Reward programmes have changed a lot over the years. When they began, rewards were often gift vouchers, wine, chocolate or dare I say it cash.
And even though all of these still have their place in one way or another, our understanding of what really motivates people has moved on significantly.
In a recent study a group of people were questioned over what they would or wouldn’t choose if they were given a reward. Their answers gave a resounding victory for cash, followed by vouchers. That makes sense right, after all it’s an easy answer to give. Cash and, to a lesser extent, vouchers are flexible and can be spent almost anywhere; it doesn’t take much thought ‘I’ll have the cash and then I can make my mind up later’. The problem is that just because it’s the easiest answer to give it doesn’t mean it’s the option that will make you happiest. When questioned afterwards, virtually the entire group said that they believed experiences would have been a better choice, but that the cash or vouchers were easier to quantify when put on the spot.
We didn’t just take this study as gospel, we put it to the test in a project we did for a client who wanted to increase car sales across it’s dealer base. We set up an a-b test where a cash incentive was offered to a third of dealers, a third of the dealers were offered a points-based incentive where aspirational experiences were up for grabs. The final third was a control group who received no incentives above and beyond their normal pay package. The control group sales remained relatively constant throughout the 4 month trial, but the cash group increased their sales by over 5%, a great result! It was the experience group who really stepped up with a 13% increase in new car sales. During the trial debrief we wanted to understand the psychology of this incredible result and the overwhelming feedback was that there was a much greater buzz created around the experiences that snow balled as the programme went on. The rewards were relevant, people were excited and they could parade their success to their peers without it feeling vulgar.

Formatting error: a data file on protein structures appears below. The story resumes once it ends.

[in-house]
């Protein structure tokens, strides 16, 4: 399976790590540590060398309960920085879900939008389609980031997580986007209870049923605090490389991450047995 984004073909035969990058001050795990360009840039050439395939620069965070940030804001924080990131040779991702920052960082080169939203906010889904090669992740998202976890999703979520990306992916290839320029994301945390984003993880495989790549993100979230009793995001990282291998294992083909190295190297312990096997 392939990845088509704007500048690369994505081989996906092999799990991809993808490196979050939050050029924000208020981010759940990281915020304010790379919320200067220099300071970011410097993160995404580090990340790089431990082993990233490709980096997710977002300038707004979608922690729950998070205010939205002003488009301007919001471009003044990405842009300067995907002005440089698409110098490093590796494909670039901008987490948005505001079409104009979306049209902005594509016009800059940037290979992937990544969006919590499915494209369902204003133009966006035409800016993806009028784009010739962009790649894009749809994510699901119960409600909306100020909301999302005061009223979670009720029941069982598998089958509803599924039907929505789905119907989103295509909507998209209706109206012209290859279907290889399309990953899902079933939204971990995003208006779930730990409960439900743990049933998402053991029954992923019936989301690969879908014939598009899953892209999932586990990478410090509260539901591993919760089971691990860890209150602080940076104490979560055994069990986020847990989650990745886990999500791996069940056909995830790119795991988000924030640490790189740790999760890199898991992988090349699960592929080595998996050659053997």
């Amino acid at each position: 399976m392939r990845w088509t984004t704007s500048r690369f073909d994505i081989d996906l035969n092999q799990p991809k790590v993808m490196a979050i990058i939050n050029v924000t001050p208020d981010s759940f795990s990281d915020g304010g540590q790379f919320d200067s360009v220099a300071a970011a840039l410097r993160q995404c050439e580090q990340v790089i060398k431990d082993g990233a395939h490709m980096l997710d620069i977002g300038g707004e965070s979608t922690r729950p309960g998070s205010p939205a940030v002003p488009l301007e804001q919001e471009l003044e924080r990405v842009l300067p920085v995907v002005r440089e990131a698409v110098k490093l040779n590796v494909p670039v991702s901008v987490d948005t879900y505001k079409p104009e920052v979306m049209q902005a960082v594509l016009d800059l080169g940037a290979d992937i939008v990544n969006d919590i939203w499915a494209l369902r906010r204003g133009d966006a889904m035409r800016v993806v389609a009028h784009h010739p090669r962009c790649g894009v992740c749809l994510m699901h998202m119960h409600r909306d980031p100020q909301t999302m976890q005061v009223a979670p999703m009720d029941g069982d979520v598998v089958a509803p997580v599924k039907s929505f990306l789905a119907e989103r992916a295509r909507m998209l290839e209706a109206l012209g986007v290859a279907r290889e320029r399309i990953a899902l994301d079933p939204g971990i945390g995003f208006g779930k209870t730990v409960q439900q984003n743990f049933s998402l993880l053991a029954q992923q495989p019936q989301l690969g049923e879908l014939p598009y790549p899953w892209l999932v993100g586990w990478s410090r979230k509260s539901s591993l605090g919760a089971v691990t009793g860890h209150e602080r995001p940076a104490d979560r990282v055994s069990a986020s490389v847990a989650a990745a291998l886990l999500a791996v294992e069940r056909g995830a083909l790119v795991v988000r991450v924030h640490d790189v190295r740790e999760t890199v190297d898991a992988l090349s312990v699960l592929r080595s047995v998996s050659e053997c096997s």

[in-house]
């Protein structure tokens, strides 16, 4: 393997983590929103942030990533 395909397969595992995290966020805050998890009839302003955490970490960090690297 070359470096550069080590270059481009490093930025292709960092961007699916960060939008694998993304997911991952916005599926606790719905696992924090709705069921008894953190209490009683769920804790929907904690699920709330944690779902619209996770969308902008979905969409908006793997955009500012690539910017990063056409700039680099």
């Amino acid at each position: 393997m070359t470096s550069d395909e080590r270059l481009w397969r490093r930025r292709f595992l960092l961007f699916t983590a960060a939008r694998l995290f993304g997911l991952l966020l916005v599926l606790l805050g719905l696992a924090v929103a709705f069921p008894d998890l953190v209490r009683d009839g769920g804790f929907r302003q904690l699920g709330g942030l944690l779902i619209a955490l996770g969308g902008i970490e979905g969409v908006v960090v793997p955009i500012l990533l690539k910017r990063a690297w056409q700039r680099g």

Faced with a choice of cash, vouchers, an iPad or a day trip away, which would you choose? Maybe you are the kind of person who doesn’t feel awkward bragging about the cash bonus you received at work, but a lot of people do.
Bear this in mind when choosing the rewards you’d like to offer on your reward programme, by offering a mixture of experiences and aspirational products you will find that your users get a much greater feeling of happiness from the rewards and they associate that great feeling with what they did to achieve it.
Offering a wide selection of rewards means people can redeem what they like, when they want. Here at incentivesmart we pride ourselves on a catalogue of exciting and aspirational rewards from the standard chocolates and wine to the latest video games, amazing holidays, gym equipment, the latest TVs and tech. We even have aspirational pieces such as Mulberry leather goods, Tiffany jewellery, Fortnum and Mason hampers and branded watches. The selection is updated and refreshed weekly with new products and seasonal catalogues promoted throughout the year.
When it comes to rewarding your people remember, cash is less effective, choice is imperative, experience is king.